August 25, 2019

Colorado Court of Appeals: Penalty of Two Times Covered Benefit for Insurance Bad Faith Upheld

The Colorado Court of Appeals issued its opinion in Nibert v. Geico Casualty Co. on Thursday, February 23, 2017.

Bad Faith—C.R.S. § 10-3-1116—Jury Instructions—Statutory Delay—Attorney Fees.

Nibert and her husband were injured when a car collided with their motorcycle. As relevant to this appeal, Nibert had an underinsured motorist (UIM) policy through Geico Casualty Co. (Geico) with a $25,000 coverage limit. Geico offered Nibert $1,500 to settle her claim.

Nibert sued Geico for breach of contract, common law bad faith, and statutory delay under C.R.S. § 10-3-1116. After discovery and before trial, Geico paid Nibert the $25,000 UIM coverage limit to settle the breach of contract claim.

A jury returned verdicts awarding Nibert $33,250 in noneconomic damages on her bad faith claim and $25,000 for her statutory delay claim. The trial court entered judgment on the jury’s verdict for the bad faith claim and judgment of $50,000 for damages on the statutory delay claim. It also granted Nibert’s motion for attorney fees in the amount of $118,875.30.

On appeal, Geico argued that the trial court failed to adequately instruct the jury on its theory of defense that challenges to debatable claims are reasonable. The trial court relied on the Colorado pattern jury instructions governing common law bad faith and first-party statutory claims. While it did not accept Geico’s tendered instructions on these issues, it allowed Geico to present expert testimony regarding the “fairly debatable” issue and to argue its theory of defense to the jury. The Colorado Court of Appeals concluded that the instructions, as given, adequately instructed the jury on the applicable law and the parties were afforded ample opportunity to present their case theories to the jury. The trial court’s ruling was neither manifestly arbitrary, unreasonable, or unfair, nor a misapplication of the law.

Geico then argued that the trial court erred in awarding Nibert recovery of two times her UIM benefit as a penalty. C.R.S. § 10-3-1116(1) provides a first-party claimant the right to bring an action for “two times the covered benefit.” Geico argued that the trial court should have allowed a setoff of the ultimate statutory damages award in the amount of $25,000 previously paid to Nibert on her UIM claim. The court agreed with other divisions that have concluded that a statutory damages award of two times a delayed benefit—even when that benefit has already been paid, resulting in an effective payment of three times the contracted benefit—is contemplated by the plain meaning of C.R.S. § 10-3-1116.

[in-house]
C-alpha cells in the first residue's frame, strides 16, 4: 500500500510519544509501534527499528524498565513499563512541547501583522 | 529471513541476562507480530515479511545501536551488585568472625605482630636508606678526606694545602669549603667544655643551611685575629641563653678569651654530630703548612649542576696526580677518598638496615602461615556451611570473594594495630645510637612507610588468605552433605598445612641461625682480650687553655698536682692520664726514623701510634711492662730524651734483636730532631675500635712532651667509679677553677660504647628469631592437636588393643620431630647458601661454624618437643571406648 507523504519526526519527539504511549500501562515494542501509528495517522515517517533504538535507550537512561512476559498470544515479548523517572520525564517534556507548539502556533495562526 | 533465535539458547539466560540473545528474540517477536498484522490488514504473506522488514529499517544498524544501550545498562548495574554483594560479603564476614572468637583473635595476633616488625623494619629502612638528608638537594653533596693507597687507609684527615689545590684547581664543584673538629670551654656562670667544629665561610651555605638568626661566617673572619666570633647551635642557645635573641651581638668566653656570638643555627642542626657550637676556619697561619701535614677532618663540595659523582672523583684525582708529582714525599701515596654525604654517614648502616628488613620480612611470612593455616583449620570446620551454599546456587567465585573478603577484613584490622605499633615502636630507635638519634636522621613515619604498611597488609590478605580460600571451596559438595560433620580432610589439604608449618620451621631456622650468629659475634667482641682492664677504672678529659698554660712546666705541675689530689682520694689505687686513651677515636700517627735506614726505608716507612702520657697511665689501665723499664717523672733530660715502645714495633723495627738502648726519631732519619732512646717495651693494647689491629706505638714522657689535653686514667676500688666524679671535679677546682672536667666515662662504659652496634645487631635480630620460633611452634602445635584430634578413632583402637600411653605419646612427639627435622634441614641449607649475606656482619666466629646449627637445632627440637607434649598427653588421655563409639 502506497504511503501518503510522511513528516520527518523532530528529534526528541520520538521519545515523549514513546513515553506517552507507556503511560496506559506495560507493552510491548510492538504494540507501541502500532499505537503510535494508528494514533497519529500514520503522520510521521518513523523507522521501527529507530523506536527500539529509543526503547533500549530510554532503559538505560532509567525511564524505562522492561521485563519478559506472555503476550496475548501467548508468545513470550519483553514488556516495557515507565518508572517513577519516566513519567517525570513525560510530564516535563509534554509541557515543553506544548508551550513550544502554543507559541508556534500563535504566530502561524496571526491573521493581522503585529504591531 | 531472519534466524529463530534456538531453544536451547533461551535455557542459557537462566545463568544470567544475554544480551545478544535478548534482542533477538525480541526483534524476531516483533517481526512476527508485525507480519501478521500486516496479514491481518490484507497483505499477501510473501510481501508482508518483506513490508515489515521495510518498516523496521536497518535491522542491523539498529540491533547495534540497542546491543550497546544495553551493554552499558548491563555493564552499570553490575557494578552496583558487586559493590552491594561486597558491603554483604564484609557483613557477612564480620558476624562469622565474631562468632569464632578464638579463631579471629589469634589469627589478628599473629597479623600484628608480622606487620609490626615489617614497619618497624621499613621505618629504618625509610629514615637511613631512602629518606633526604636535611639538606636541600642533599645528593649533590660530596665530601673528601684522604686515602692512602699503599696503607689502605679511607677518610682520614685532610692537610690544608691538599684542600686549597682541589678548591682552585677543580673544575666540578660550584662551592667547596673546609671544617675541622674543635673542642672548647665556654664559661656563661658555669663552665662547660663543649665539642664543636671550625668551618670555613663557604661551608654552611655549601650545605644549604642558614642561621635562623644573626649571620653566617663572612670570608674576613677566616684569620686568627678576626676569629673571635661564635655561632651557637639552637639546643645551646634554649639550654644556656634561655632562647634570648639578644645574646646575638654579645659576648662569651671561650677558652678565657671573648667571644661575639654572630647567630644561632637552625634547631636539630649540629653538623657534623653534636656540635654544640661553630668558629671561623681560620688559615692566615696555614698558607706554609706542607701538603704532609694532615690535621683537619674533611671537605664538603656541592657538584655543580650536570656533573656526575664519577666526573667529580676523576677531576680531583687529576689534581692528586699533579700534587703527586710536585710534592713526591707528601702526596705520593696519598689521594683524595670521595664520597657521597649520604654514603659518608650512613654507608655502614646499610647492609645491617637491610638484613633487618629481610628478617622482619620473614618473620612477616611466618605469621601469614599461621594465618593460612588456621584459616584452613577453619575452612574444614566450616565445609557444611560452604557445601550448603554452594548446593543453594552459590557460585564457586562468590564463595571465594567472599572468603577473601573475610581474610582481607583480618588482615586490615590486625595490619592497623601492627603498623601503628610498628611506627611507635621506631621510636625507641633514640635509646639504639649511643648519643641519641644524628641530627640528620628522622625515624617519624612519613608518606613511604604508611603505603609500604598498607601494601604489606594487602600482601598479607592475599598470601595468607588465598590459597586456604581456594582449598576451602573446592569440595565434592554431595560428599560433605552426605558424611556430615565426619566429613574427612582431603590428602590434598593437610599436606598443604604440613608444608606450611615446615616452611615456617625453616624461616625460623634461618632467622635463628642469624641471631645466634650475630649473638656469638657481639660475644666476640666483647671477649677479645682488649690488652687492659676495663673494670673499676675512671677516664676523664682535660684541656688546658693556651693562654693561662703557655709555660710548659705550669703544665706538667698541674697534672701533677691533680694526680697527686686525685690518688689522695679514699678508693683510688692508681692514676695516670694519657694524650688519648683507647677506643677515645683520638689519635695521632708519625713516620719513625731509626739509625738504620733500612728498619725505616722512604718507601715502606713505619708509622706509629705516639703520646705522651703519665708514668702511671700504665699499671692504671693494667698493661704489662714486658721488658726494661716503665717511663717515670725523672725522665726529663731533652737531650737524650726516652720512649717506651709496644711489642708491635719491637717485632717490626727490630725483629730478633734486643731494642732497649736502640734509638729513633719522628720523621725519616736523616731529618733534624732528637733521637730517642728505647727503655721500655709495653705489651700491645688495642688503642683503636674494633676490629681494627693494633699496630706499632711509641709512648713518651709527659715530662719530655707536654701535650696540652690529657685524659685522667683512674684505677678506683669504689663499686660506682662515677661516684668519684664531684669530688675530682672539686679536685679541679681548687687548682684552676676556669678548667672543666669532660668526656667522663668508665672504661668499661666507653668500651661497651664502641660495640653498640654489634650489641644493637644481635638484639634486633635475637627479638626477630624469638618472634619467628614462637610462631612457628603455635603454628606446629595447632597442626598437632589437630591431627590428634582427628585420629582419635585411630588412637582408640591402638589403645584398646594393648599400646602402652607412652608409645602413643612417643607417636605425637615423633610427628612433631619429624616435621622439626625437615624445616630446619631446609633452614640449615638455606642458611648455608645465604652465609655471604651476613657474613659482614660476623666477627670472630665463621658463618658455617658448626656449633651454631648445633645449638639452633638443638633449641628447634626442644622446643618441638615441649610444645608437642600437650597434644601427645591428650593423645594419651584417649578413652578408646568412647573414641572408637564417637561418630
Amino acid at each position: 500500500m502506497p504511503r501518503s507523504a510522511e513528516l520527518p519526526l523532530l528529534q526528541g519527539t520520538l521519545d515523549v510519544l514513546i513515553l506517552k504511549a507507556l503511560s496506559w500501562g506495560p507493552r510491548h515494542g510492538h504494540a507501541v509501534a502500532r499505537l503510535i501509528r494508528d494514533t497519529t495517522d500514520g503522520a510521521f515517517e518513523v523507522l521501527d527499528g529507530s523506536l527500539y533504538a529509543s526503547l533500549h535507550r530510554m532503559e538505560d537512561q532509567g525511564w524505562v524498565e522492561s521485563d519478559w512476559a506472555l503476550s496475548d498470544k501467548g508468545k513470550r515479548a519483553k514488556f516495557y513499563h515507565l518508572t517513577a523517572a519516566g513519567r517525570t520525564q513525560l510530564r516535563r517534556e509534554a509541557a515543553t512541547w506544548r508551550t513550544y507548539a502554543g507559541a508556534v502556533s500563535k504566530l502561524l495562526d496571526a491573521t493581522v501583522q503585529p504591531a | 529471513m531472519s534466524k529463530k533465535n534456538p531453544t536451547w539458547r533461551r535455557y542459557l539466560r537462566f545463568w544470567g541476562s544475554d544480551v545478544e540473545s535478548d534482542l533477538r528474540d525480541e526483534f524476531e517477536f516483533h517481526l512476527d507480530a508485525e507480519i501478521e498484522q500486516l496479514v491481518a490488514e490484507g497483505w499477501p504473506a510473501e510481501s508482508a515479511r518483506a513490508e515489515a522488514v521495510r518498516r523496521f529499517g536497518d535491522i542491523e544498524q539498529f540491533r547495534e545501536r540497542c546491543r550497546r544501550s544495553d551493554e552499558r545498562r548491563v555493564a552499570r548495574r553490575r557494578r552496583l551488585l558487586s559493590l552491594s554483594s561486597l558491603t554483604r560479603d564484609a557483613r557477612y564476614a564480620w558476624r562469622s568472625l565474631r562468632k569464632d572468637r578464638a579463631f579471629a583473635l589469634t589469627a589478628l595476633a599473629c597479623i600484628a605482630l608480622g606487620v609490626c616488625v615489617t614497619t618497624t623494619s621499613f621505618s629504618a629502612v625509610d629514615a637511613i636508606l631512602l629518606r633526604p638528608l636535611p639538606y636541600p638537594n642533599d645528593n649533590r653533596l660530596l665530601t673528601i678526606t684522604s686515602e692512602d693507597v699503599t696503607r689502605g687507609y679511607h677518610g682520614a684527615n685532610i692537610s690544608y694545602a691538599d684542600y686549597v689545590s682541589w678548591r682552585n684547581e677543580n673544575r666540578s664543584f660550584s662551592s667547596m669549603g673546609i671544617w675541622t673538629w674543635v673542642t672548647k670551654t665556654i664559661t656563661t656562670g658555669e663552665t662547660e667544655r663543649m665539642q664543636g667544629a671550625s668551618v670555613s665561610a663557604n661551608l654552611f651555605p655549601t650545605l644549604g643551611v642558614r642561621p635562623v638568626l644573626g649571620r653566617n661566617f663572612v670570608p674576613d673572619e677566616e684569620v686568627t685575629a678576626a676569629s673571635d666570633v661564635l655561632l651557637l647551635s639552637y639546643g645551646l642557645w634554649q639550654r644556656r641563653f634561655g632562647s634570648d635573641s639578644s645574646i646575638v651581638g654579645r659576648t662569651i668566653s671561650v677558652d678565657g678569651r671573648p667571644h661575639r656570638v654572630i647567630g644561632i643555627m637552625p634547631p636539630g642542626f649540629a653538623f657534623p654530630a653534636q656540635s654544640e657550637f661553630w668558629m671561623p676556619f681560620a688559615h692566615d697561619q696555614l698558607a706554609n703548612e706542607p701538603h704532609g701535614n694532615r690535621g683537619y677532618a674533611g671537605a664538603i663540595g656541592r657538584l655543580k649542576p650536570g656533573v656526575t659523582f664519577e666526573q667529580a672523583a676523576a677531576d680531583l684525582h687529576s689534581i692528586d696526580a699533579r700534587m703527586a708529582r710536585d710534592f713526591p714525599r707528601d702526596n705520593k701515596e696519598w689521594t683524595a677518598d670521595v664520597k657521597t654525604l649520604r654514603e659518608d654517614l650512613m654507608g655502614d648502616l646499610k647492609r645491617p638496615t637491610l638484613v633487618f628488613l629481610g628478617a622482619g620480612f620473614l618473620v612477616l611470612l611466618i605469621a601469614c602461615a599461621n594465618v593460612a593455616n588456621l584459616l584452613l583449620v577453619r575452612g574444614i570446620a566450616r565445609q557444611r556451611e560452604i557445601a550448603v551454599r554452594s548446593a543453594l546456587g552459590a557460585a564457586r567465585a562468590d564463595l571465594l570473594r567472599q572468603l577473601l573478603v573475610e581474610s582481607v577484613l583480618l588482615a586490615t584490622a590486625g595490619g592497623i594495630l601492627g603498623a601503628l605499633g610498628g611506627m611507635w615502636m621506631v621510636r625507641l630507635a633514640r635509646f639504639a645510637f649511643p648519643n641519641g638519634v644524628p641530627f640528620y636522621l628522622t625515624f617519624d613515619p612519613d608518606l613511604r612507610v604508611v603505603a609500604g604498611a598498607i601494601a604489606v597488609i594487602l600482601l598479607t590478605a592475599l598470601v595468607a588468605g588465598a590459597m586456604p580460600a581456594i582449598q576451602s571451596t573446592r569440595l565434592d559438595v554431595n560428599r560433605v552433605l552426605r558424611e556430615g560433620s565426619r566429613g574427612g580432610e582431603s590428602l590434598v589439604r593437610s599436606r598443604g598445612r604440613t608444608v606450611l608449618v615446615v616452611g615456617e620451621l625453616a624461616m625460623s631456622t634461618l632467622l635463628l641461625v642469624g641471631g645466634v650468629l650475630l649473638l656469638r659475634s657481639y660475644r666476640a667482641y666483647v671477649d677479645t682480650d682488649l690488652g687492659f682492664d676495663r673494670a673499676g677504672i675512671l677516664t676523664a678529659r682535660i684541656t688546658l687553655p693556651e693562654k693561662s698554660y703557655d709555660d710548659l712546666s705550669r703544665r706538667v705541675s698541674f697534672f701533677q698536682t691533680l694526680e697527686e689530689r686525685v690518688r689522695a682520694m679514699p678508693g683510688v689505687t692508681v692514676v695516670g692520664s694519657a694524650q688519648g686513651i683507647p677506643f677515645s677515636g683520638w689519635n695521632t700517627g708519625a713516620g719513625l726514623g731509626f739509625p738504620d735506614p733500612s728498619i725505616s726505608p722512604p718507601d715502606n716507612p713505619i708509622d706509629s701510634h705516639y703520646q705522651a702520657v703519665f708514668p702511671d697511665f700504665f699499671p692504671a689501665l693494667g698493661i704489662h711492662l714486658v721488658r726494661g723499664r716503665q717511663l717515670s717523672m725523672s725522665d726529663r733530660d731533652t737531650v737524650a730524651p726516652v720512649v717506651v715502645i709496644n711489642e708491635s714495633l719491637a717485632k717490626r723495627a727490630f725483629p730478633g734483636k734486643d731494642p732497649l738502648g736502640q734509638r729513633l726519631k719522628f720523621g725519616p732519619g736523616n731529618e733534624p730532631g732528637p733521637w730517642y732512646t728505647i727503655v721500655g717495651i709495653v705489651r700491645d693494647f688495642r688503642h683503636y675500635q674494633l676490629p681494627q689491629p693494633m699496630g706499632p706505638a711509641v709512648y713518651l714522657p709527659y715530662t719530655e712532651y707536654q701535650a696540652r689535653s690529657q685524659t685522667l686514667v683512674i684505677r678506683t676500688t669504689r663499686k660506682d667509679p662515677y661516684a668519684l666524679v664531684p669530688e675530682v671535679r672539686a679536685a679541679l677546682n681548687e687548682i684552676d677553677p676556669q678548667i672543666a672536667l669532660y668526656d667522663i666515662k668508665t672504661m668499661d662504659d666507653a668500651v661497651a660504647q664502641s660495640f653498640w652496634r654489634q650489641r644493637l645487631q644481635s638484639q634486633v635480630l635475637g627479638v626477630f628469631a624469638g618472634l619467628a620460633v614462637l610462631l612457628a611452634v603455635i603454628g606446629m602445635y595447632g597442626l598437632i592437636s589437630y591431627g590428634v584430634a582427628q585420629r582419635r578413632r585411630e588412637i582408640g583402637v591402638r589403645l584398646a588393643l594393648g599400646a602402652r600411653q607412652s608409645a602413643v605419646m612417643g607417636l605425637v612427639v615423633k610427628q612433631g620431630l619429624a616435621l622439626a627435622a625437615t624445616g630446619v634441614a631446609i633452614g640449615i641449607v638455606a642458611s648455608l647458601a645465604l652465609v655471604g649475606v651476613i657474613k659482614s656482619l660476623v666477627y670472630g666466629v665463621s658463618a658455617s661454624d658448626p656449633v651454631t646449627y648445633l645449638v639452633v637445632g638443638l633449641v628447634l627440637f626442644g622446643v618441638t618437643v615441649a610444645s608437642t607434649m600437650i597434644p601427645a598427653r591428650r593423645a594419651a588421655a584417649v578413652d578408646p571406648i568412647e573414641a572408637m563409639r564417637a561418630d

Geico also contended it was error to award attorney fees incurred to prosecute the common law bad faith and statutory delay claims, both before and after the date when payment of the UIM benefit was delayed. They argued the attorney fees should be limited to the period from the date the benefit was first delayed to the date the benefit was actually paid. The court found no support for Geico’s argument that the section does not contemplate an award of attorney fees incurred litigating anything other than a contractual claim or incurred for the time before and after a delayed benefit accrues and is paid.

The court also granted Nibert’s request for an award of her appellate attorney fees.

The judgment and order were affirmed, and the case was remanded for a determination of the amount of reasonable attorney fees and costs.

Summary provided courtesy of The Colorado Lawyer.

Tenth Circuit: Delay in Tendering Insurance Benefits Found Unreasonable

The Tenth Circuit Court of Appeals issued its opinion in Peden v. State Farm Mutual Automobile Insurance Co. on Tuesday, November 15, 2016.

Wendy Peden was among a group of friends drinking and celebrating the birthday of Terrell Graf’s fiancee. Mr. Graf gathered the friends into the van he had purchased for his fiancee, drove away, and crashed. Ms. Peden suffered serious injuries. She obtained $240,000 in insurance benefits, but claimed more in underinsured motorist benefits. State Farm initially denied the claim, but ultimately paid her $350,000, the maximum amount available. Ms. Peden sued State Farm for bad faith under Colorado common law and statutory law.